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By teen yaker
#2210712
alwaysstuck wrote:If you find a pair of pliers that you like (PLine as you said above) just take a dab of loc-tite put it on the screw and screw back in. That's an easy fix. I'm not saying there aren't better ones out there but my pair had he same problem and I did that, works great now.

A small bottle is like 5-10$ and I keep one around to use on different things. Easier than replacing whole items.


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That would for sure solve the problem with the side cutter screw's backing out. But the main problem I had with them was the frame bending and when you want to close the plier jaws, they would be over-lapping.
By teen yaker
#2210713
lagavulin62 wrote:I'm glad I don't have this problem. I purchased a pair of pliers from Lowes 10 years ago and all I use it for is fishing. It goes in my wade pocket and is submerged the whole time. It's quality but I paid no more than 12 dollars. A little surface rust but it doesn't affect functionality. What amazes me is I haven't lost it, unlike the number of scissors I have gone through. Yes I only use it for hook removal. I know it could cut through wire but doesn't work on fishing line.(and why should it, it's not made for fishing) I carry a small pair of scissors worth no more than 5 dollars for snipping line. So it's just a thought. Sometimes you just have to get creative and forget about all this "specialty" equipment. Just because something is made for fishing doesn't mean it's good for fishing.




I must be cursed with my gear always rusting :(


Although I don't agree with your last sentence (if it's made for fishing, it's gonna be good for it's specified purpose, but it'll cost a lot more), I do applaud that you've been able to keep cheap pliers from Lowes working for 10 years. My record is like 2 months...
User avatar
By Yaklash
#2210786
I am of the opinion that hook removal is all about finesse and leverage. Gripping and ripping with that brute strength is not so good for fish being released.

I use surgical grade stainless steel hemostats. Unfortunately, they aren't readily available to most of us. If you know a doctor, ask them to get you a pair of 6-1/2" straight hemostats. But they are not cheap. They will, however, last you 25 years with a fresh water rinse and a bit of WD-40 after each use. The hemostats they sell at Academy are not truly surgical grade stainless.

For me, there is no better hook removal tool. They can also handle the task of bending most hooks back into shape (tho not 2X or heavier). I can get a good grip on the hook, lock it down and then re-grip in a way that allows me to move the hook in the right direction, with the right pressure, to remove the hook and avoid tearing up the fish's mouth.

If you want to cut line, get a Boomerang.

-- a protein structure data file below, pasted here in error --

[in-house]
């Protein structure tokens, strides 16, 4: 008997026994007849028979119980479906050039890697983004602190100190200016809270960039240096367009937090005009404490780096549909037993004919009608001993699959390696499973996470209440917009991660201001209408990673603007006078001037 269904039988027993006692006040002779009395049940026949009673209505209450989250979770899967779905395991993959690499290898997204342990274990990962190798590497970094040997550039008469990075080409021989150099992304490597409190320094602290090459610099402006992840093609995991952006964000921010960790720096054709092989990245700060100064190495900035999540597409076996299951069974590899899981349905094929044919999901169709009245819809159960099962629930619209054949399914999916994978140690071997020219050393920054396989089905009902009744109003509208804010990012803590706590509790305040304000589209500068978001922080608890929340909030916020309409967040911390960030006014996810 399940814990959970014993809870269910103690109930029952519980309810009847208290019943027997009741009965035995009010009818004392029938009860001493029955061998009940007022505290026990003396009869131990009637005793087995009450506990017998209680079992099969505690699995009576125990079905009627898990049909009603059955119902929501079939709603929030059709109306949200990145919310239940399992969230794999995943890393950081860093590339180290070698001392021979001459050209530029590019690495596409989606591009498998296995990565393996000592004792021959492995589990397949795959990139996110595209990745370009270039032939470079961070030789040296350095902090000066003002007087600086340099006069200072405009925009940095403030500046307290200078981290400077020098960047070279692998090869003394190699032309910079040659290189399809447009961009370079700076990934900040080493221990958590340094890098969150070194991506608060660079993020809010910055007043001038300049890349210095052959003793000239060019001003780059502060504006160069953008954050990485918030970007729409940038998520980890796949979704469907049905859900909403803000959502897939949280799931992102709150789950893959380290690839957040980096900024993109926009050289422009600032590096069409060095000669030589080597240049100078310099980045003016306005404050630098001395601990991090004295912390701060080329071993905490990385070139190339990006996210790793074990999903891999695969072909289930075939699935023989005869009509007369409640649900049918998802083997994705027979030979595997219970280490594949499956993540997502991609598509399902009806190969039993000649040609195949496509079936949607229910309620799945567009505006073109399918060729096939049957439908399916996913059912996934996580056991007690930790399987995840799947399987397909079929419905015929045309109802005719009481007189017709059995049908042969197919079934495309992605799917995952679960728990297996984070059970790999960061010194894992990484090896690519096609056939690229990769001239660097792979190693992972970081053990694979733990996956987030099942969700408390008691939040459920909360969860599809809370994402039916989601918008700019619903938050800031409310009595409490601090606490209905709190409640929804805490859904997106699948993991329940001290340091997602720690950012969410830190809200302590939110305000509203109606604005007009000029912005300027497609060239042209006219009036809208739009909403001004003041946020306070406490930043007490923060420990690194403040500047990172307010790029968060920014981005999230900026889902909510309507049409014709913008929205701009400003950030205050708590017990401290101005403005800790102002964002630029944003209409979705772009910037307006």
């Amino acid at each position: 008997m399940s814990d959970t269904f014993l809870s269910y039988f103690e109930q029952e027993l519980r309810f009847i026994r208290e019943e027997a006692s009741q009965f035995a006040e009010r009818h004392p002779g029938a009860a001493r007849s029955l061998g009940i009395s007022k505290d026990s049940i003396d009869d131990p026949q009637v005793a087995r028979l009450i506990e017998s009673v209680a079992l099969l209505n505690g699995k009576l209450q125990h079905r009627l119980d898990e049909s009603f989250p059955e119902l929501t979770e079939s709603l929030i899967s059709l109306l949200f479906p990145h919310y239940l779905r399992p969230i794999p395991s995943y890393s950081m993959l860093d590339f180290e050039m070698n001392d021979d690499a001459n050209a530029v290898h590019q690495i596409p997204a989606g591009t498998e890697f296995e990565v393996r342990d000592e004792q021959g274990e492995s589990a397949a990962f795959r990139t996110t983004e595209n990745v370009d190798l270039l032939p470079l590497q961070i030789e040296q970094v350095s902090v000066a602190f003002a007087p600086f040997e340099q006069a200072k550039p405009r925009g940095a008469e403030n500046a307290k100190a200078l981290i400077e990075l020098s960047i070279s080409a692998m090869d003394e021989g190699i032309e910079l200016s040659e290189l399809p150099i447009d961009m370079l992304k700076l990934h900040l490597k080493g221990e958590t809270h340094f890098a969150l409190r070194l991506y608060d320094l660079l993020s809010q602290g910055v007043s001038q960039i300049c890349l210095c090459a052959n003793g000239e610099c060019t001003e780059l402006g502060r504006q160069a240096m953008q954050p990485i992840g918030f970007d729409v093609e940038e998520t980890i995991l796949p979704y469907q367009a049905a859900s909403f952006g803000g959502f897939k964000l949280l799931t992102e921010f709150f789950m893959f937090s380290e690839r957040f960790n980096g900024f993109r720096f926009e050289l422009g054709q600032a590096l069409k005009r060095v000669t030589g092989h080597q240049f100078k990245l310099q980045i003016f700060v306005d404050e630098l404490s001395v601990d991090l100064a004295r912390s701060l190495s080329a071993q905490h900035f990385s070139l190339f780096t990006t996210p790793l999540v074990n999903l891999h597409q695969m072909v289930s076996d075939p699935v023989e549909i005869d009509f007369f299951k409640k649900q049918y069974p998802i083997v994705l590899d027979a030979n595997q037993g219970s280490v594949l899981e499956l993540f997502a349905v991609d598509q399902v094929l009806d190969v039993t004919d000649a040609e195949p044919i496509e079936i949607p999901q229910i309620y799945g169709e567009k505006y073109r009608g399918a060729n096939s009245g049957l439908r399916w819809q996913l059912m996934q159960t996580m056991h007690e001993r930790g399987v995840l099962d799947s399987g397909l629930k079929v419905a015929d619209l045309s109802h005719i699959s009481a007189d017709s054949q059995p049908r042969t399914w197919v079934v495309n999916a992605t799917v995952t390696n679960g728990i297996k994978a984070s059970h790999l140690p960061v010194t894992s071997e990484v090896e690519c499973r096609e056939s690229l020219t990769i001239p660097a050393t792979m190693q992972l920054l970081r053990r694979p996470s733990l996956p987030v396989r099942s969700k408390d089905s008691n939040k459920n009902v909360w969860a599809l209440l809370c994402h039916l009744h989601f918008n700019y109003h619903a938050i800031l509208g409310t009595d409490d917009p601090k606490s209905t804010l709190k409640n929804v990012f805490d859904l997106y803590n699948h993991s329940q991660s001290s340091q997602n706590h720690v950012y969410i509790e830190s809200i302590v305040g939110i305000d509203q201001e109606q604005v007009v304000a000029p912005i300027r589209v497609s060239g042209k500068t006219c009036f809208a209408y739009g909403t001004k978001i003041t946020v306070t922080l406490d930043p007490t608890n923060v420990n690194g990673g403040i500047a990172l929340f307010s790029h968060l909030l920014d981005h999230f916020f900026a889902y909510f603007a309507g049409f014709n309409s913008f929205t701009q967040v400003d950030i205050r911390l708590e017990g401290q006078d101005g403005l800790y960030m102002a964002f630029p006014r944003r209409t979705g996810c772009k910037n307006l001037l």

User avatar
By Karyuu
#2210792
Yaklash wrote:I am of the opinion that hook removal is all about finesse and leverage. Gripping and ripping with that brute strength is not so good for fish being released.

I use surgical grade stainless steel hemostats. Unfortunately, they aren't readily available to most of us. If you know a doctor, ask them to get you a pair of 6-1/2" straight hemostats. But they are not cheap. They will, however, last you 25 years with a fresh water rinse and a bit of WD-40 after each use. The hemostats they sell at Academy are not truly surgical grade stainless.

For me, there is no better hook removal tool. They can also handle the task of bending most hooks back into shape (tho not 2X or heavier). I can get a good grip on the hook, lock it down and then re-grip in a way that allows me to move the hook in the right direction, with the right pressure, to remove the hook and avoid tearing up the fish's mouth.

If you want to cut line, get a Boomerang.


FYI harbor freight has a good pair of ~10" SS hemostats for cheap (3-6 bucks). They have been great.
User avatar
By kickingback
#2210807
I always carry and use these and have no issues with rust...I have them all on retractable bungees connected to each other with a small float in case they get tossed overboard.
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By teen yaker
#2210827
Yaklash wrote:I am of the opinion that hook removal is all about finesse and leverage. Gripping and ripping with that brute strength is not so good for fish being released.

I use surgical grade stainless steel hemostats. Unfortunately, they aren't readily available to most of us. If you know a doctor, ask them to get you a pair of 6-1/2" straight hemostats. But they are not cheap. They will, however, last you 25 years with a fresh water rinse and a bit of WD-40 after each use. The hemostats they sell at Academy are not truly surgical grade stainless.

For me, there is no better hook removal tool. They can also handle the task of bending most hooks back into shape (tho not 2X or heavier). I can get a good grip on the hook, lock it down and then re-grip in a way that allows me to move the hook in the right direction, with the right pressure, to remove the hook and avoid tearing up the fish's mouth.

If you want to cut line, get a Boomerang.




Do worry, I'm careful when unhooking fish (I'm not the type that just violently shakes the fish by the hook until it comes off) and if they swallow it, I'll cut the line and retrieve the hook through the gills. I have a boomerang that I bought on clearance at cabelas. They work great, I like them. I've yet to use them in saltwater, though.
By teen yaker
#2210832
Well, I went to academy last night and they had a lot of fishing stuff on sale, including the h2O brand aluminum pliers, they were $15 (regular $30), so I got them. They're a little bulky, but so far seem decent. They have some flex (I can push them side to side) but do seem a lot stronger than the adaros (which went up in price from $30 to $35). I'll do a review after my fishing trip this weekend on this thread.



Btw, anything on clearance, got an extra 25% off at the register. Man, I love academy.
User avatar
By TroutSupport.com
#2210835
Yaklash wrote: